In a Securities and Exchange Commission filing last week, Neustar reported revenue of $831.4 million for 2012, a 34 percent increase compared with the company’s $620.5 million revenue the prior year. Net income dipped 3 percent from $160.8 million to $156 million, though that is in part because of expenses related to the Targusinfo acquisition.

The company predicts both figures will grow in 2013.

“It’s a stable boat in a choppy market,” said John Bright, a senior research analyst at Avondale Partners. “What the numbers indicate under the hood is that they’re growing their core [number portability] contract business and diversifying away from that.”

About 50 percent of the company’s revenue now comes from lines of business other than number portability, a fact that Bright said reduces the inherent risk that comes when a company relies too heavily on a single contract or customer.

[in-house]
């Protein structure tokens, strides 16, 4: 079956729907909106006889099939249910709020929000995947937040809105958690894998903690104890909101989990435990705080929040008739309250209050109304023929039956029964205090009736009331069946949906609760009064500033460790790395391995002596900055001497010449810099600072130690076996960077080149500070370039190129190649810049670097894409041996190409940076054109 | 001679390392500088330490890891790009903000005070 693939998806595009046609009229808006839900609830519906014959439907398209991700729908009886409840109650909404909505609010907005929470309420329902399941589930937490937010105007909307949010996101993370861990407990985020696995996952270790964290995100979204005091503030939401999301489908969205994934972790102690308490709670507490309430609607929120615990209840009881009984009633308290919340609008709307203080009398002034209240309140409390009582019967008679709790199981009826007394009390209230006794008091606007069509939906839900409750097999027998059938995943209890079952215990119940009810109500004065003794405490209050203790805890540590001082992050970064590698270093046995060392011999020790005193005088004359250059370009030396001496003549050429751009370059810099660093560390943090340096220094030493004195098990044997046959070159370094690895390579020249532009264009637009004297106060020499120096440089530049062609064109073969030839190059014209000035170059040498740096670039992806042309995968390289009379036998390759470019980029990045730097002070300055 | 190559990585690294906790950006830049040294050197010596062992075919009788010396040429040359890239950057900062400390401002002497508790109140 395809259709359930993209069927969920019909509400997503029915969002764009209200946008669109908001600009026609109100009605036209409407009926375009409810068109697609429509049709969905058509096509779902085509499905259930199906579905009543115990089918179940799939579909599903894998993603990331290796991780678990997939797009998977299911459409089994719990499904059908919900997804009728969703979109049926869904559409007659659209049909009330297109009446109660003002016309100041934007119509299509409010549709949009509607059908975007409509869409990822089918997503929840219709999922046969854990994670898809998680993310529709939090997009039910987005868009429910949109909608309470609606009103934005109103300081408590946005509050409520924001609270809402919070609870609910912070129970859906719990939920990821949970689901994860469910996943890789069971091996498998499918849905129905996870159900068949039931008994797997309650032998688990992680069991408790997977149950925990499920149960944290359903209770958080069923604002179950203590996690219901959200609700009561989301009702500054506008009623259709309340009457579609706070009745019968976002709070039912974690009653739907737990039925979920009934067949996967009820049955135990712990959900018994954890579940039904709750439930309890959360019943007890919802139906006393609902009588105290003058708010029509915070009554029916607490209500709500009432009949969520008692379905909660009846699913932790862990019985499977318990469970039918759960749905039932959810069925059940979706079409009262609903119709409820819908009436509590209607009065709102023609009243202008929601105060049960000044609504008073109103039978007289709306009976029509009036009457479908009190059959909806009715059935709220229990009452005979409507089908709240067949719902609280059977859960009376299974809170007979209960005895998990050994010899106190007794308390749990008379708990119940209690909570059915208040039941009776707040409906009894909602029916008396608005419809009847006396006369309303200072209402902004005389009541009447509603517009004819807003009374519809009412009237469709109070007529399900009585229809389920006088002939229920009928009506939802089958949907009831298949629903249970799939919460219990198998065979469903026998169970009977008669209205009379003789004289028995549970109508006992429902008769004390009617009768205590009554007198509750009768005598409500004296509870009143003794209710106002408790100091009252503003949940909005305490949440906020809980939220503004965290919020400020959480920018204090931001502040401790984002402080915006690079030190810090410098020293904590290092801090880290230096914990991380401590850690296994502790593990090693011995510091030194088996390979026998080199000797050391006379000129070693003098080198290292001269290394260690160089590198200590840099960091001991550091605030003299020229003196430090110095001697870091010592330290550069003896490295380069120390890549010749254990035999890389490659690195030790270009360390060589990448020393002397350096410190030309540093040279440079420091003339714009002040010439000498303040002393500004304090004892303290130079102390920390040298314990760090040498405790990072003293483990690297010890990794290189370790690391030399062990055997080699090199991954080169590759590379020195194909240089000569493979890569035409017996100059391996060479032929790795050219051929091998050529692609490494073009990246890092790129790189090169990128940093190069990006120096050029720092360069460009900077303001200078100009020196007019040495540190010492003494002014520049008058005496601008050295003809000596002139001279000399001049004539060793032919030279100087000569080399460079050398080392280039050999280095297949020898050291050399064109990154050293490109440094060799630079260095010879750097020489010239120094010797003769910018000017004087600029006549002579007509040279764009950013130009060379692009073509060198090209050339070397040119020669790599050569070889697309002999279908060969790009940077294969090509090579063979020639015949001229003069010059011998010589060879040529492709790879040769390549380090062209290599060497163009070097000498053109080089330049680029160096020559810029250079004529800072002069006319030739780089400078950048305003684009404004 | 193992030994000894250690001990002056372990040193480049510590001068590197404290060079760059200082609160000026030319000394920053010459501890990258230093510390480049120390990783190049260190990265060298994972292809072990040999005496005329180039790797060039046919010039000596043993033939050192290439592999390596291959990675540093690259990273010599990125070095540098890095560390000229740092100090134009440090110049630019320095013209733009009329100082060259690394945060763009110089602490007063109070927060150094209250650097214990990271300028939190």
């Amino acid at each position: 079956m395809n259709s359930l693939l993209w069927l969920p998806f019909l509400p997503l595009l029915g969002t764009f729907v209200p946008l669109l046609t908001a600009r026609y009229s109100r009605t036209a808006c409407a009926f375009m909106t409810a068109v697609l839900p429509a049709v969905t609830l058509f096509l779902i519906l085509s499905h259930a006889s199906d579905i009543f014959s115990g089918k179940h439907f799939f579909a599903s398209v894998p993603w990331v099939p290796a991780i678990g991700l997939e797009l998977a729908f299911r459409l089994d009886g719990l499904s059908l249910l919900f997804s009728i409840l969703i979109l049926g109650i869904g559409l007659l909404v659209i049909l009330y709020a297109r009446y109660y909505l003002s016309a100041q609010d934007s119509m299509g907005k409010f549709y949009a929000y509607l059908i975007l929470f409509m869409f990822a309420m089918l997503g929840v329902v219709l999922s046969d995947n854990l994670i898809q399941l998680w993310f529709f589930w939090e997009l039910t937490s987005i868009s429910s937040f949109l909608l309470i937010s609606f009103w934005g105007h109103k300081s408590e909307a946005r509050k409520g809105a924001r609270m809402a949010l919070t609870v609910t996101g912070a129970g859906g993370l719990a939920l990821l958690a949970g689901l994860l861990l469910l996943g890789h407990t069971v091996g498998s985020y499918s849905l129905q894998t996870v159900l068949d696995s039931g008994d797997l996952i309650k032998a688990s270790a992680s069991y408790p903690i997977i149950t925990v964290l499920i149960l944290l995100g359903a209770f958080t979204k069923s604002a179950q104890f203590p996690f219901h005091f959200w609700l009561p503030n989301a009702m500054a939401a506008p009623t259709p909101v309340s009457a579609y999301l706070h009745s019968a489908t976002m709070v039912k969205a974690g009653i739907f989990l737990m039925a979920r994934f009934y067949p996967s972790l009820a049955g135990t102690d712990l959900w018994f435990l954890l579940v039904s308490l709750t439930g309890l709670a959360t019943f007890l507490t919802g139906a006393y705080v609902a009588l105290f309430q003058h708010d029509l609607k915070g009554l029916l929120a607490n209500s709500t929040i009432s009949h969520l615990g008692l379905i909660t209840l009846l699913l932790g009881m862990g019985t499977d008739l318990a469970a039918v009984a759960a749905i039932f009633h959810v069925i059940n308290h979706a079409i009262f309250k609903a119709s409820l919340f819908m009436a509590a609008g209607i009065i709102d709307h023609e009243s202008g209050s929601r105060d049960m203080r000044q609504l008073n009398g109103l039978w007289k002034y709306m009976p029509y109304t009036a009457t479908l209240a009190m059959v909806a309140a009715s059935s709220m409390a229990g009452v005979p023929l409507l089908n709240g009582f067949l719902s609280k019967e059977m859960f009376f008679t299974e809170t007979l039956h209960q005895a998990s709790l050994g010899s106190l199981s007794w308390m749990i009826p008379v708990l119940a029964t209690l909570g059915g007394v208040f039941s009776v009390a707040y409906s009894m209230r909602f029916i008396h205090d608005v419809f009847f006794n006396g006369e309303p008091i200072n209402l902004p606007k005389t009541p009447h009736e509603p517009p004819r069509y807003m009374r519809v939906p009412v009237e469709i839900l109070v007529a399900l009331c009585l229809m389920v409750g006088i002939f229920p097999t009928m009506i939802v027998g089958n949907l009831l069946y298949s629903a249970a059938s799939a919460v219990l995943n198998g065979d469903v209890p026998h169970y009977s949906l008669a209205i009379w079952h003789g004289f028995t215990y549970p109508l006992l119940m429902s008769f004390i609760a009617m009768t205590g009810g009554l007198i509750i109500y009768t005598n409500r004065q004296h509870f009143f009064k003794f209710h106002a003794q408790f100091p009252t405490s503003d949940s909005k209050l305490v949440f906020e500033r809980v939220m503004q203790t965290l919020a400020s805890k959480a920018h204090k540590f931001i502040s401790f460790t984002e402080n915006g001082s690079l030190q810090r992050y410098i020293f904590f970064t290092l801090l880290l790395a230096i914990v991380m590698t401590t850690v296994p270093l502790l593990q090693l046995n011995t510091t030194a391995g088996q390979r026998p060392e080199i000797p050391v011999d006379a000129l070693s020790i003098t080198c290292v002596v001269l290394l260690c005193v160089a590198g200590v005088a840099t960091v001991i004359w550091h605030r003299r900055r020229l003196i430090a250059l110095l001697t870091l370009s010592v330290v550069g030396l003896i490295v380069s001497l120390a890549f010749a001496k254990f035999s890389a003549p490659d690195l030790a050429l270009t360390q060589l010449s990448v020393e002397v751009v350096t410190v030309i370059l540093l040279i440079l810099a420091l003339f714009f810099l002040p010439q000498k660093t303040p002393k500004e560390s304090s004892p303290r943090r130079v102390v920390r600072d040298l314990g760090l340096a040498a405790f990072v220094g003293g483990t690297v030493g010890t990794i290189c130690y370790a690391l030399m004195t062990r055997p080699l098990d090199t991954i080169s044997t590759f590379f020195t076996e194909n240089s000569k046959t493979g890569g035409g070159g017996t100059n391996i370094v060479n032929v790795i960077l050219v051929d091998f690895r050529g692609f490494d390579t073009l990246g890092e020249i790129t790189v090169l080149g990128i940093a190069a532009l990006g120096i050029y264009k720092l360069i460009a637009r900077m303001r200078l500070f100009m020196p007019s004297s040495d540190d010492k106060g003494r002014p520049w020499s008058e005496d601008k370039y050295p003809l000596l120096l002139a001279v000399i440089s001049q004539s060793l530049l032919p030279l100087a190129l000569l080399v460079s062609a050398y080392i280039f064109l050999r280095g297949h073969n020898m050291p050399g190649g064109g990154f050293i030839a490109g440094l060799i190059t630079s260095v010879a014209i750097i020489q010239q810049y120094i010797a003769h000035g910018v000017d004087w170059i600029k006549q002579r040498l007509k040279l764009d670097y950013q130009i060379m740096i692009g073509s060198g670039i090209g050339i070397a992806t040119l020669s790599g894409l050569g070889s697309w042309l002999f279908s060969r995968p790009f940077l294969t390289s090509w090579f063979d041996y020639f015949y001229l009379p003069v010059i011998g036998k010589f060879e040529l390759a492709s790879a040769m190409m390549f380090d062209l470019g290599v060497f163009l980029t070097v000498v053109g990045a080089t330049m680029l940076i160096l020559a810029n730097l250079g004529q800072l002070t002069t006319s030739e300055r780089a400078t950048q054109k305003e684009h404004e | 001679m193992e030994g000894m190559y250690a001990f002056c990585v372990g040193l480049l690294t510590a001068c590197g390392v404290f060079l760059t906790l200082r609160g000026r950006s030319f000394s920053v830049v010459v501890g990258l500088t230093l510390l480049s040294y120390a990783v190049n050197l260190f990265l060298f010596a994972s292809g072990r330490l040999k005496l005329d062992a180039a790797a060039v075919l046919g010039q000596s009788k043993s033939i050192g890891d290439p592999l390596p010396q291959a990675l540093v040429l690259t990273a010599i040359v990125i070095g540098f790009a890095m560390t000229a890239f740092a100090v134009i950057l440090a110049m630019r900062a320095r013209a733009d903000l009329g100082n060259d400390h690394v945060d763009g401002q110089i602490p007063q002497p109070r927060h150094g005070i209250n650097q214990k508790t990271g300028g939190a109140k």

But the importance of the number portability business to both Neustar’s bottom line and its corporate identity has garnered renewed focus as the work comes up for renewal. Losing that business would deal a significant blow.

“One of the reasons that we won the original franchise, and the reason that we were successful with it, is we never understood our mission as one of technology, or even economics,” Ganek said. “We believed that we had a public trust and doing what was right for the public trust was the business. And that’s turned out to be the case.”

Steven Overly covers the business of technology, biotechnology and venture capital in the Washington region for The Washington Post and its weekly Capital Business publication. In that capacity, he has written about start-up struggles, investment trends and major drug discoveries.